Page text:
coil basics

Posted: 4/30/2015 6:37:54 PM

From: Northern NJ, USA

Joined: 2/17/2012

"... but i hadn't yet made the connection that the ferrite is what caused the drift."  -xoadc

Ferrite concentrates the magnetic field and there are formulations that aren't too temperature dependent, the trick is finding suitable inductors that use the milder ferrites, or finding forms made of it that you can wind yourself.  Like with capacitors, the formulations that concentrate the field the best and therefore give you the fewest turns and smallest inductor seem to be the most temperature dependent.

"am I right in assuming I can wrap my wire around any material as long as it is round and not a conductor?"

The relative permittivity of the form material mostly influences the self capacitance.  Any temperature dependence of the geometry of the form material is probably more significant.  PVC, wood, heavy cardboard, phenolic tube, etc. should work.  I like PVC because it's easy to purchase, is easily worked (cutting to length, drilling holes) and is really rigid, though it can be a bit heavier than the alternatives.

Posted: 6/17/2015 2:14:39 AM

From: Moncton, New Brunswick, Canada

Joined: 4/24/2015

I've finally gotten all my materials together!  Ready to go!


one last question.... how to tap the coil.
I've been looking online, and most of the tutorials and videos that I've found are for tapping guitar pickups.


This coil, has 100 turns, and it's tapped at #20.
(I'm coiling around old plastic film cannisters).... how do I make the tap? 


My guess is that I just sand off a spot, and solder on another piece of wire coming out there?
Is it that easy?

Posted: 6/17/2015 3:10:52 AM

From: züriCH

Joined: 3/15/2014

don't sand a spot. rather like here: fig 2.1.2 . and a rough how to, like here: fig.3.1 or here: tap-it .

(could not get the picture work, so there are some links to them.)



Posted: 7/2/2015 11:55:54 PM

From: Moncton, New Brunswick, Canada

Joined: 4/24/2015

Woah!  Beauty!  Thanks, those diagrams are perfect!

So according to fig. 2.1.2, I can use 2 separate pieces of wire:
wire #1 = wind 20 turns, and pull out a long piece at the end - wind a piece of wire #2 around that dangling piece of wire #1, then resume turning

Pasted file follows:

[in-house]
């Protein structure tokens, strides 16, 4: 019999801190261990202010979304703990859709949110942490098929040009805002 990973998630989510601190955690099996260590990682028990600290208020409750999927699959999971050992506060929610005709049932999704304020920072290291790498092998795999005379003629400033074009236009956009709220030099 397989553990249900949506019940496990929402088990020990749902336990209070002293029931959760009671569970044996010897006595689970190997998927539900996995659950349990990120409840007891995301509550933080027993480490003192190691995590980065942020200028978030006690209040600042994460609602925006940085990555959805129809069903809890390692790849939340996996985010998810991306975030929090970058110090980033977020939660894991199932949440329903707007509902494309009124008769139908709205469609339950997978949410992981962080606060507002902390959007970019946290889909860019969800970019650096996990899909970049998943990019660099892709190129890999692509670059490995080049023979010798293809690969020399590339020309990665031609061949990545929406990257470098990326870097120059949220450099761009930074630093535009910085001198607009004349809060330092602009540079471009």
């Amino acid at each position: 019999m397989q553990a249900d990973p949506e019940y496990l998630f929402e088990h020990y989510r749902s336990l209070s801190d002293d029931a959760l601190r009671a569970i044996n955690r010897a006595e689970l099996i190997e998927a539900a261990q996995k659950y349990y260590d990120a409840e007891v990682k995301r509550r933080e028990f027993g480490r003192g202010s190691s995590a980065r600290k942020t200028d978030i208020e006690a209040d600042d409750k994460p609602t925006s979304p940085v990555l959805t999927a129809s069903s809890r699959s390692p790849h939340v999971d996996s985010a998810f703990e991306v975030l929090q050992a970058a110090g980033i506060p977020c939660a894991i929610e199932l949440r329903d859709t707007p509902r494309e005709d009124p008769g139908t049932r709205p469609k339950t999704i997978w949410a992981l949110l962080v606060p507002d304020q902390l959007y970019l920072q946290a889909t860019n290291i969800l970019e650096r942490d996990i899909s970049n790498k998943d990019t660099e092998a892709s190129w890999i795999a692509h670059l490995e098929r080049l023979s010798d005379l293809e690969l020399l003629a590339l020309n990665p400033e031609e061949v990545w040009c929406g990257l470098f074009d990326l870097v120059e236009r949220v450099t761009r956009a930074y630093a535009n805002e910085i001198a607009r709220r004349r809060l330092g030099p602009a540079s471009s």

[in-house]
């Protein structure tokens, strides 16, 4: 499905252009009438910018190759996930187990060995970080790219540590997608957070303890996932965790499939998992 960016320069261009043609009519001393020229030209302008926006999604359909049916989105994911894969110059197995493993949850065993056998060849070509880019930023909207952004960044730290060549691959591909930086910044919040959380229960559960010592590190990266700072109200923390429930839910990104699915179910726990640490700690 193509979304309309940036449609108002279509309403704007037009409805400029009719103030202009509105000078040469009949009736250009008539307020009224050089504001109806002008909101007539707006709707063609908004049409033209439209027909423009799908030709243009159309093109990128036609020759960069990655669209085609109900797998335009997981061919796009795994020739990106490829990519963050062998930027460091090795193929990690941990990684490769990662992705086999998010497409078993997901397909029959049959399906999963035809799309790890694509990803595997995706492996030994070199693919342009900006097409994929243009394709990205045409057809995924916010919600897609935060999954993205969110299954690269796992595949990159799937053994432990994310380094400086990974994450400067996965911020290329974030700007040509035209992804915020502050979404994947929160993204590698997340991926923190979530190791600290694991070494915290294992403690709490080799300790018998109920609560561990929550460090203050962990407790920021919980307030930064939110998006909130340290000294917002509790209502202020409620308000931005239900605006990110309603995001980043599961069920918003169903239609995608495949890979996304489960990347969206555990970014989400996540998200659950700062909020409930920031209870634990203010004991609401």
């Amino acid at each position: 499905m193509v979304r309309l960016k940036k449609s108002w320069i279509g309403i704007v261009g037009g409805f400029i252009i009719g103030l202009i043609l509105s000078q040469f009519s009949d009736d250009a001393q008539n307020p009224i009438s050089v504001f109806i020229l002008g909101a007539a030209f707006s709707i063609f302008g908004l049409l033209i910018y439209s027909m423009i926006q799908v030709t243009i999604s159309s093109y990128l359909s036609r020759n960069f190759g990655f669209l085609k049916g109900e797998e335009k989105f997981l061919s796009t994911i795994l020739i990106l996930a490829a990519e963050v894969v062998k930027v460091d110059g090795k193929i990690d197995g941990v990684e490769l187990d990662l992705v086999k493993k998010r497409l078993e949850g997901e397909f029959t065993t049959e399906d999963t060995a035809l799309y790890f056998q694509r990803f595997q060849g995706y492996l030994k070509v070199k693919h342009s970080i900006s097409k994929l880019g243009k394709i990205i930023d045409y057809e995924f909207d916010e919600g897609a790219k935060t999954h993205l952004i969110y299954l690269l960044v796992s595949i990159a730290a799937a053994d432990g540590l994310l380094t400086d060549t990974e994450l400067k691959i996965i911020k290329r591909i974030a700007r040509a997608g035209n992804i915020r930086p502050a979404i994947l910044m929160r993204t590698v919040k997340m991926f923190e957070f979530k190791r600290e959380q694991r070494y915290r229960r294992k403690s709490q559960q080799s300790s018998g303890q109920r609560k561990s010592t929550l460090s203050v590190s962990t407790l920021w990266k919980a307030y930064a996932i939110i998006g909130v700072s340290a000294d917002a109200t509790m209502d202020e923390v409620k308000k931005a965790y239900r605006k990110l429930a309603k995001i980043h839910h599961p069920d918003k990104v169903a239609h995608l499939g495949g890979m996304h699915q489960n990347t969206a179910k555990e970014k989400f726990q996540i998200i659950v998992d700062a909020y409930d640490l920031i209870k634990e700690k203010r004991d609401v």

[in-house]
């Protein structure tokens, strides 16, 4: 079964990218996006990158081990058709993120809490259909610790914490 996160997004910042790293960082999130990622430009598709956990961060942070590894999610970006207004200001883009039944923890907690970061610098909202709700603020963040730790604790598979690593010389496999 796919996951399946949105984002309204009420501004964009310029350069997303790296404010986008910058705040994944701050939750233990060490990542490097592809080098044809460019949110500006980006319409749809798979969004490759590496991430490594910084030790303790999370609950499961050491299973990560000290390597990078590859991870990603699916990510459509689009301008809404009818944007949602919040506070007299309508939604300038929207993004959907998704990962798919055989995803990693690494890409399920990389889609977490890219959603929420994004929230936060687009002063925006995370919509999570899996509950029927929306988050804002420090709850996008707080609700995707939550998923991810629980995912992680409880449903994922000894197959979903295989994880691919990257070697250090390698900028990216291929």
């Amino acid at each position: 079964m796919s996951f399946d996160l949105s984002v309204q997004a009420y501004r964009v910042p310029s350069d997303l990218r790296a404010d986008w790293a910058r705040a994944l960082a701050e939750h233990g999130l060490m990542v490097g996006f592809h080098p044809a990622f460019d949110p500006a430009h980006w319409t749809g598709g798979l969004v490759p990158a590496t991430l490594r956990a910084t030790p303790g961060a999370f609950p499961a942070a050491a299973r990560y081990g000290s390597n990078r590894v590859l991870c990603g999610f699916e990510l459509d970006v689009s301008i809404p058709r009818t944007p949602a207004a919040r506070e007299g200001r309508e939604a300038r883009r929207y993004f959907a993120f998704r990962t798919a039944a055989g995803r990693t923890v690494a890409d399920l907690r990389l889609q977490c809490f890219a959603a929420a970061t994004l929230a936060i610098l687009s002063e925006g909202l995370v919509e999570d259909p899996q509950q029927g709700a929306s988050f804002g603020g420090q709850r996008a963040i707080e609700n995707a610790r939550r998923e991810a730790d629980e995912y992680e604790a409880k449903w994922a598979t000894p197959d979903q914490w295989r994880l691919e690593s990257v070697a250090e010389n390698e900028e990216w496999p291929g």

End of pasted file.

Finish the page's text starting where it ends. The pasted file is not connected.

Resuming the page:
wire #2 = continues 80 turns after it's connection point with wire #1


or.... according to the "tap-it" link... I wind 20 turns, pull out a loop, twist it, and wind another 80 turns.


Both methods seem pretty straight forward.



Posted: 7/3/2015 2:19:42 AM

From: Northern NJ, USA

Joined: 2/17/2012

My advice is buy a cheap ~$32 LC meter from China and eliminate most/all of the guesswork.  Search for "LC200A" on eBay.  I've got one and it works like a champ for the small C and L you'll encounter in Theremin design.


Posted: 8/20/2015 12:17:56 AM

From: Moncton, New Brunswick, Canada

Joined: 4/24/2015

Finally made those coils! 
(I got sidetracked the last couple of months as a few contracts came up... but I'm back on track now!)


here are the coils. right now they're just held taught with masking tape... but I should probably seal them with varnish or something right? 

now to assemble the circuit

(you can see my etherwave case still unbuilt in the background... I have been testing various materials for drawing and staining on scrap pieces of ash before committing to the real thing... but I carved it yesterday and I'm ready to stain it tomorrow!)

1 coil on a film cannister

and here are two of them!

two coils on two film cannisters


You must be logged in to post a reply. Please log in or register for a new account.